• 12. » If students are going to take risks by conferring,sharing and writing, they have to feel safe andvalued.“The most important part of teaching and learning isdirectly related to the relationship that exists between theteacher and the student.”(Do You Know Me Enough to Teach Me, 37)
  • 13. “It is impossible to teach a child before youfirst capture and inspire that child. Thespecial relationships that exist amongteachers, students, and administrators arethe keys that unlock the door to success andexcellence in any school at any level.”(Do You Know Enough About Me to Teach Me? p.2)
  • 14. Create shared experiences for community buildingTry it Out» Change the lyrics to a common song to reflectthoughts about some aspect of the school dayex: lunch, recess, P.E. Math, etc.» Share by reading or singing
  • 15. » Share favorite song ahead of time» Play that song during daily writing time, identify theirfavorite part» Discuss what it means as a class» Invite the all students to pick their own thought-provokingpart of the song» Comment in Google Document-what is the author trying to say?-what does it make you think about?» Find opportunities throughout the day and beyond to referback to the song. Lends itself to many extensions to this,poetry, mechanics, grammar, refer to it or its meaning orhelp them make connections to the literature
  • 16. Never Say Neverby Justin Beiber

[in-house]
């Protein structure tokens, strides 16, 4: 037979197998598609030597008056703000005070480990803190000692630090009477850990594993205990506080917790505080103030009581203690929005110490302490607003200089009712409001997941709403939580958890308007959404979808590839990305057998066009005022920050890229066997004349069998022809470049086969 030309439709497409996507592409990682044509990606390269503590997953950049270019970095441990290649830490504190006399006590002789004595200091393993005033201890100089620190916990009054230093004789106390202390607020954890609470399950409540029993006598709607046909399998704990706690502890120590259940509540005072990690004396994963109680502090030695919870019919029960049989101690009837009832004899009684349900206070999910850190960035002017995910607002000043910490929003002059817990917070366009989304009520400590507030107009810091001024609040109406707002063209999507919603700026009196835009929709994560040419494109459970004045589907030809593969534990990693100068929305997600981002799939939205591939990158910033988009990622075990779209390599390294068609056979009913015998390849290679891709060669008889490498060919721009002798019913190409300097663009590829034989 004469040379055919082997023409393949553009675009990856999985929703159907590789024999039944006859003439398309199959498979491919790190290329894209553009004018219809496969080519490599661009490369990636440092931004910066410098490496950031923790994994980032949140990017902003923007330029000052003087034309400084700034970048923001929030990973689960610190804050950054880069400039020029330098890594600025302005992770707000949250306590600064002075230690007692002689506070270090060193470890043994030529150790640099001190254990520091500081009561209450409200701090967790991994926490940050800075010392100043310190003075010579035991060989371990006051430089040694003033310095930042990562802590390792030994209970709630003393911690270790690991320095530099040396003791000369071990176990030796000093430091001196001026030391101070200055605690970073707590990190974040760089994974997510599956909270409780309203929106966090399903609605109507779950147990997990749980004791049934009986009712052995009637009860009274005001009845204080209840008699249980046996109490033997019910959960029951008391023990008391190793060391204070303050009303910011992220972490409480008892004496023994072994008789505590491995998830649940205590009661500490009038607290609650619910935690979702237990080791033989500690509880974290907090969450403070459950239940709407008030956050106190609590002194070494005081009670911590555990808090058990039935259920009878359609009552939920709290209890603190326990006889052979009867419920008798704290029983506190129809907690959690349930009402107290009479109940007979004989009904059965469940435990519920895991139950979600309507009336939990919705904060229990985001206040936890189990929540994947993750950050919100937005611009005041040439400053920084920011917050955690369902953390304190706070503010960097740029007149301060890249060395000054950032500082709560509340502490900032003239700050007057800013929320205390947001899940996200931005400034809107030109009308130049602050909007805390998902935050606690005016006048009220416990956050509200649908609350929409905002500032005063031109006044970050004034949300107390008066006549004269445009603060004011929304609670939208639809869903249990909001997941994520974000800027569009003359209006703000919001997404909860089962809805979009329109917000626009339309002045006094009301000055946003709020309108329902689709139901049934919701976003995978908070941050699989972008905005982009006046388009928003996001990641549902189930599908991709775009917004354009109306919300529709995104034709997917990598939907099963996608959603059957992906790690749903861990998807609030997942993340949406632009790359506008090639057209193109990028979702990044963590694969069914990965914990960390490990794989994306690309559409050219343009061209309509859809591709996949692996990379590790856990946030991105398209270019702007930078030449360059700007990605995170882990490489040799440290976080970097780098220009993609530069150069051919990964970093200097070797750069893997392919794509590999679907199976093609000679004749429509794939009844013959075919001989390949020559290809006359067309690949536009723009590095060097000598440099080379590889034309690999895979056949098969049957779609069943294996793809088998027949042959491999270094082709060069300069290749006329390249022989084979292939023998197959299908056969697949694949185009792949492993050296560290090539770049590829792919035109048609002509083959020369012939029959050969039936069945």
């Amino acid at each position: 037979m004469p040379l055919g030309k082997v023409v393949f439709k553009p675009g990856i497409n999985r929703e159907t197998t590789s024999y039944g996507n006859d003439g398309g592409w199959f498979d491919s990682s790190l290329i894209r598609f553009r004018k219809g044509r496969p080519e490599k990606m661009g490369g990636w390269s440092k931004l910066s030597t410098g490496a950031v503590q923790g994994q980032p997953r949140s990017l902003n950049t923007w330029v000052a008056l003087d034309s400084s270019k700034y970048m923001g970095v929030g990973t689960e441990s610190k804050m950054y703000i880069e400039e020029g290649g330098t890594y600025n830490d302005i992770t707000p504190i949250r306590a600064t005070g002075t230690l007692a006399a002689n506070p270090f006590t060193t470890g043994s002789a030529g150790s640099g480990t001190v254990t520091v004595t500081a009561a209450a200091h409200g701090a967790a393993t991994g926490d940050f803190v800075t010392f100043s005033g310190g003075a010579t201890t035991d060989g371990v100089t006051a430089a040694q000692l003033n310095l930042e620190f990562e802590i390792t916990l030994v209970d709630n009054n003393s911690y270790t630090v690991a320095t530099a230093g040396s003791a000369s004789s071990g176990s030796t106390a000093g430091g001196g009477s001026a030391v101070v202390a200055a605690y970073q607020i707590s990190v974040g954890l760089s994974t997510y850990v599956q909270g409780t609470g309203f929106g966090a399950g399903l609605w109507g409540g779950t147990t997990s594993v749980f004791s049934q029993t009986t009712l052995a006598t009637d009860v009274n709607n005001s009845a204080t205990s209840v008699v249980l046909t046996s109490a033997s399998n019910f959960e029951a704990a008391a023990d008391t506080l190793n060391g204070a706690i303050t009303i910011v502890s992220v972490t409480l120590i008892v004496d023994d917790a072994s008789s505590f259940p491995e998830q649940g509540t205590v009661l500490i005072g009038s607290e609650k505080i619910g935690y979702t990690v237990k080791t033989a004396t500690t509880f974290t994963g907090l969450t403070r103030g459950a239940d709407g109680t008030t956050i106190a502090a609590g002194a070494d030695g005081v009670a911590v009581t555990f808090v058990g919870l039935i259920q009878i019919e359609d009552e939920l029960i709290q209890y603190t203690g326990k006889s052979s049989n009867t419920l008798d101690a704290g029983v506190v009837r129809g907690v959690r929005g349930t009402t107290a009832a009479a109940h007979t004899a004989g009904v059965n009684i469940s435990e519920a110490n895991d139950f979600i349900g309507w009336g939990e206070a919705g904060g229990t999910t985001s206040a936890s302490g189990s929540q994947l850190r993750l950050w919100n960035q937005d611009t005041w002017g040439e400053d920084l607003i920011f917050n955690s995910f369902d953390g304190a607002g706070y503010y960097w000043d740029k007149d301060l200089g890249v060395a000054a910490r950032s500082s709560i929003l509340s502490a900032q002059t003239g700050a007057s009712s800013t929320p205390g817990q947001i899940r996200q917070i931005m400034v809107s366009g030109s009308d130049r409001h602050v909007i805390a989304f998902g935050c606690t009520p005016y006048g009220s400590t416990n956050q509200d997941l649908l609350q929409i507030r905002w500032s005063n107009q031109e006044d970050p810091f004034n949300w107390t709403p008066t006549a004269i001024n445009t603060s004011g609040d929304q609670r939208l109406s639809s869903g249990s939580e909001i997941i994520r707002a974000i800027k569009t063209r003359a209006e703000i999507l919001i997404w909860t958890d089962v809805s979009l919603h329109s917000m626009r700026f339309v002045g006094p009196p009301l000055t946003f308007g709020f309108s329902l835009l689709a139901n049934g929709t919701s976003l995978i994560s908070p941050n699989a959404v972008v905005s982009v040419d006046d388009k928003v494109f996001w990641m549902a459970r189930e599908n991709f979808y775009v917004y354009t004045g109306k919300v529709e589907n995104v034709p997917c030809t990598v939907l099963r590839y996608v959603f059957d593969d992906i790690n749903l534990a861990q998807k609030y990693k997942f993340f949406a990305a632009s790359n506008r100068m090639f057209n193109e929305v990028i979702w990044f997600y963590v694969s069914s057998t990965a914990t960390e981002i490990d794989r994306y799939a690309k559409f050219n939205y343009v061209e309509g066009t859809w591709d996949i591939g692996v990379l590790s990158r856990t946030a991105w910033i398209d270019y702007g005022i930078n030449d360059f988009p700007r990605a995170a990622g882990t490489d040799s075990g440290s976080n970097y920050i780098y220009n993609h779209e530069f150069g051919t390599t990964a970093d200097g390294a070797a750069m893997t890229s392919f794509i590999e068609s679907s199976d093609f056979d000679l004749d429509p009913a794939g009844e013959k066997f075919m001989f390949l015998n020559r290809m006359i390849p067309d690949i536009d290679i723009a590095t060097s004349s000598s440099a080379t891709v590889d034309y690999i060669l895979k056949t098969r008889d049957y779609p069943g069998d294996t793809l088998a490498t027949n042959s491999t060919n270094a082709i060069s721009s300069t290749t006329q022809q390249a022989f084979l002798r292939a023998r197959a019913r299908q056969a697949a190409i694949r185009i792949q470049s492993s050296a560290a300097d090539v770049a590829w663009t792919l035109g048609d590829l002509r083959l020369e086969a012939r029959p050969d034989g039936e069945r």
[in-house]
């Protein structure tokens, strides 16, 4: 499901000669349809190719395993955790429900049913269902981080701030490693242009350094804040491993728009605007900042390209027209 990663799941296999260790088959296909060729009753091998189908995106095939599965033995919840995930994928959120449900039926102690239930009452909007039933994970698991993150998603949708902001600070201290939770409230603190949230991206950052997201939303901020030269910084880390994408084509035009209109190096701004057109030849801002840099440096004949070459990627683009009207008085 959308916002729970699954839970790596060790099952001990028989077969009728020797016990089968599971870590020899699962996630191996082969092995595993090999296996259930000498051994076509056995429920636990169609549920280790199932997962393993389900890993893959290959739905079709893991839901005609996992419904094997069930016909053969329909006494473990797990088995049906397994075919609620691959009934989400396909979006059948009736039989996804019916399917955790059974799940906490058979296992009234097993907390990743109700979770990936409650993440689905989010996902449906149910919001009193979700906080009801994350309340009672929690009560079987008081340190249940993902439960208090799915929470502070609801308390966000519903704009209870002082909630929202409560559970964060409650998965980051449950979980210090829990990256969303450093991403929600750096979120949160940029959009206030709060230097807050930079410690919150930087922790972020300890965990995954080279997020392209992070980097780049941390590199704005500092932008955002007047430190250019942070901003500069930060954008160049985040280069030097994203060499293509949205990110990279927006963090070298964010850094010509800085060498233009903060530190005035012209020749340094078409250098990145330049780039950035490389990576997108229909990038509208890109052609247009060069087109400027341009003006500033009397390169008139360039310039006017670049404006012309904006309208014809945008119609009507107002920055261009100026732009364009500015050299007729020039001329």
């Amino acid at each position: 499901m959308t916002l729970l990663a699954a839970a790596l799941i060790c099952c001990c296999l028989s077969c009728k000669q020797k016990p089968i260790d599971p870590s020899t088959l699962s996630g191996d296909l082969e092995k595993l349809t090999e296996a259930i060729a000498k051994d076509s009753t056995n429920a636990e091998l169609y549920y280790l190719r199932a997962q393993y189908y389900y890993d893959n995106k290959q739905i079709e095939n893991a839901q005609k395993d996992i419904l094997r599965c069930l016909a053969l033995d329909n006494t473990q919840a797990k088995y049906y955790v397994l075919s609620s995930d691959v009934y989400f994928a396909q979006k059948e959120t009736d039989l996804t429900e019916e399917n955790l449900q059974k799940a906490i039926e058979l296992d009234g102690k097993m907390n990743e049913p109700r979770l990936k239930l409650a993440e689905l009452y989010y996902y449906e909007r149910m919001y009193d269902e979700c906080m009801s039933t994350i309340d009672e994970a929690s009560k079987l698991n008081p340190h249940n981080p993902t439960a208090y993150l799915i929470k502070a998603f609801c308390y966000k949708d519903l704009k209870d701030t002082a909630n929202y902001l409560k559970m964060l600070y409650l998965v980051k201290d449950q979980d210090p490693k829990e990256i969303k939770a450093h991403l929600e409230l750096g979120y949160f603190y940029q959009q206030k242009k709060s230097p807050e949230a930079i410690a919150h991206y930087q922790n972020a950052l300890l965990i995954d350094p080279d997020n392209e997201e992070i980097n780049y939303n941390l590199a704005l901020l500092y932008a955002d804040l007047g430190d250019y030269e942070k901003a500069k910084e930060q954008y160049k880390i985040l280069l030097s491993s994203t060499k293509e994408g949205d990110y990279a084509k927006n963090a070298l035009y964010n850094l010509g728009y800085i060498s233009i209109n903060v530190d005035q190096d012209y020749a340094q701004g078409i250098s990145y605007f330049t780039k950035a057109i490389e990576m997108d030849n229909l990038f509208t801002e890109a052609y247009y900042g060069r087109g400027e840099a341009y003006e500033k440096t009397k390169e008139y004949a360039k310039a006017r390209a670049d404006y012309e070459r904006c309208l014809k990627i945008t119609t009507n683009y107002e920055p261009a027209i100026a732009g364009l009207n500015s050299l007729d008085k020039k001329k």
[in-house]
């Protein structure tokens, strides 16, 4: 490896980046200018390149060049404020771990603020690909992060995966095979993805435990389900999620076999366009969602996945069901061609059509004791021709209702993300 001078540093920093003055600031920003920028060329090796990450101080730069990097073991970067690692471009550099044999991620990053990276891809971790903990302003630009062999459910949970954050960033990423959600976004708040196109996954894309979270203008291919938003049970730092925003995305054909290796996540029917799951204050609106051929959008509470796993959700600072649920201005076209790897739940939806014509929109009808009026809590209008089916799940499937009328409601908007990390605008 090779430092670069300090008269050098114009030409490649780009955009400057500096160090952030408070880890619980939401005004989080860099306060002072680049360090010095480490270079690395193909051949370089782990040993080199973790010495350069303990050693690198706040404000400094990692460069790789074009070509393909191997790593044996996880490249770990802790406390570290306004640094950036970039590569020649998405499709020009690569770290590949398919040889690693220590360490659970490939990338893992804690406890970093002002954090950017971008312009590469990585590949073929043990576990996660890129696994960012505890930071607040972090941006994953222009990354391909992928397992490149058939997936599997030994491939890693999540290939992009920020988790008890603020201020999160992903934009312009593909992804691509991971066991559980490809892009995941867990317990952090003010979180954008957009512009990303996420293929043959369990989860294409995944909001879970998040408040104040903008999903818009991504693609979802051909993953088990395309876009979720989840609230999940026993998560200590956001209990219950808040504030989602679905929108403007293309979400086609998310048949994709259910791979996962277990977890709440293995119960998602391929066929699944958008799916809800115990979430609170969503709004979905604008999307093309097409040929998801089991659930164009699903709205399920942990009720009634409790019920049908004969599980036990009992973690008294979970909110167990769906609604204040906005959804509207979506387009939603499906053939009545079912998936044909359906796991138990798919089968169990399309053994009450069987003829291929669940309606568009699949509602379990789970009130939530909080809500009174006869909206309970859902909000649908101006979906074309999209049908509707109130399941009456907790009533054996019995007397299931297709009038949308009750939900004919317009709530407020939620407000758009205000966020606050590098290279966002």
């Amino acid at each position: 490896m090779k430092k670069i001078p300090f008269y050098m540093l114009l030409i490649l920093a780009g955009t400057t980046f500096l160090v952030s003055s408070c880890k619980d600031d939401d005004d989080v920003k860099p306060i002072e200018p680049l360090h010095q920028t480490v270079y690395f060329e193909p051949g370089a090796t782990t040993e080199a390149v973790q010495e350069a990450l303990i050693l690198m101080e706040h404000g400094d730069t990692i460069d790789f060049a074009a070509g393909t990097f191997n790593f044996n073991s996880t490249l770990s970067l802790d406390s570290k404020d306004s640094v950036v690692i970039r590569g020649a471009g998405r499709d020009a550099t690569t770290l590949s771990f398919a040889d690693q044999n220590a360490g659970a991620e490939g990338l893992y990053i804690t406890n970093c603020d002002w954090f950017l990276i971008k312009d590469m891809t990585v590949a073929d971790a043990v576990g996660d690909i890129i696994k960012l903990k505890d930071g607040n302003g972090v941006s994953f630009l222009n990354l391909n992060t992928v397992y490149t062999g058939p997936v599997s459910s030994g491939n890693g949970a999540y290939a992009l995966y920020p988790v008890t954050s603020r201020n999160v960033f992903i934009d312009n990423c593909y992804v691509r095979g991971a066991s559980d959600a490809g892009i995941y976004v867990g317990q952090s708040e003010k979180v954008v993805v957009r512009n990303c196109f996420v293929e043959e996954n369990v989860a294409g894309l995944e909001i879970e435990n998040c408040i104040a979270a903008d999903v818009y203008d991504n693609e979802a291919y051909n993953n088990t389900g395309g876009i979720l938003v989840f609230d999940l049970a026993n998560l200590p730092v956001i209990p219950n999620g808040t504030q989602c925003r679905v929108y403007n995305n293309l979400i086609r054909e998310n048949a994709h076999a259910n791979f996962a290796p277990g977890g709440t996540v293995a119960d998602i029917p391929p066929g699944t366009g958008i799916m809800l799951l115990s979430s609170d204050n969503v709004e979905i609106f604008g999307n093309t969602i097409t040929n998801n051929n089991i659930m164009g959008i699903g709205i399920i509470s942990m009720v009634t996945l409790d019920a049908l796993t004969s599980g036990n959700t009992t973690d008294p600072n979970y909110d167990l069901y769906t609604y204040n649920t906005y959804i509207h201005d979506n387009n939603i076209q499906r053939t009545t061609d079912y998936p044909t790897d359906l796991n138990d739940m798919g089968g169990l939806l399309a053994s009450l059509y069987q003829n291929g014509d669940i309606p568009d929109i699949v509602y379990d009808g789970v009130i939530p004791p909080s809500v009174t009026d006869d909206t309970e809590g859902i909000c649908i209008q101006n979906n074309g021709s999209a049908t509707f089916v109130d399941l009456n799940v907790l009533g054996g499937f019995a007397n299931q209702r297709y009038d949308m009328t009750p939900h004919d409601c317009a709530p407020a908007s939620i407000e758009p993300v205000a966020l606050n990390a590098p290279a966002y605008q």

• 17. Karis’ Favorite PartI gotta be the best,and yesWere the flyestLike David andGoliathI conquered thegiant
  • 18. In karite kid jaden was david and these other kids were trying tobully him. But the kids challenged jaden in a karate match.Jaden was worried that he wouldn’t beat them but he did andhe felt happy.This makes me think about veggie tales because Goliath was acucumber and david was brocli. David beat Goliath. This storyreminds me of when I first started playing soccer when I waslittle. When I first started to play soccer I thotght that I couldn’tplay as well as the other kids. I was SCARED! Then when I gotolder I got really good at it. I jounied a new team. That teamwas called Comets! My coach said that I was one of the mostagresive players. Now that the seasons over I could take a breakfrom all the soccer practice in the rain and my games. But Ireally miss it and I want to play again.
  • 19. » How do you motivate your struggling writers?» How do u help students ‘see’ themselves?» How do you feel about the use of popularculture in classroom?
  • 20. » CCSS.ELA-Literacy.W.3.1 Write opinion pieces on topics ortexts, supporting a point of view with reasons» CCSS.ELA-Literacy.W.3.2 Write informative/explanatory textsto examine a topic and convey ideas and information clearly.» CCSS.ELA-Literacy.W.3.3 Write narratives to develop real orimagined experiences or events using effective technique,descriptive details, and clear event sequences.» CCSS.ELA-Literacy.W.3.6 With guidance and support fromadults, use technology to produce and publish writing (usingkeyboarding skills) as well as to interact and collaborate withothers.
  • 21. » Looking Like Me By Walter Dean Myers» Do You Know Enough About Me to Teach Me byStephen G. Peters» Holding on to Good Ideas in a Time of Bad Ones byThomas Newkirk» Literacy as Social Practice Edited by Vivian Vasquez,Kathryn Egawa, Jerome Harste, Richard Thompson» http://www.readwritethink.org» http://www2.facinghistory.org/Campus/rm.nsf/sc/IDCharts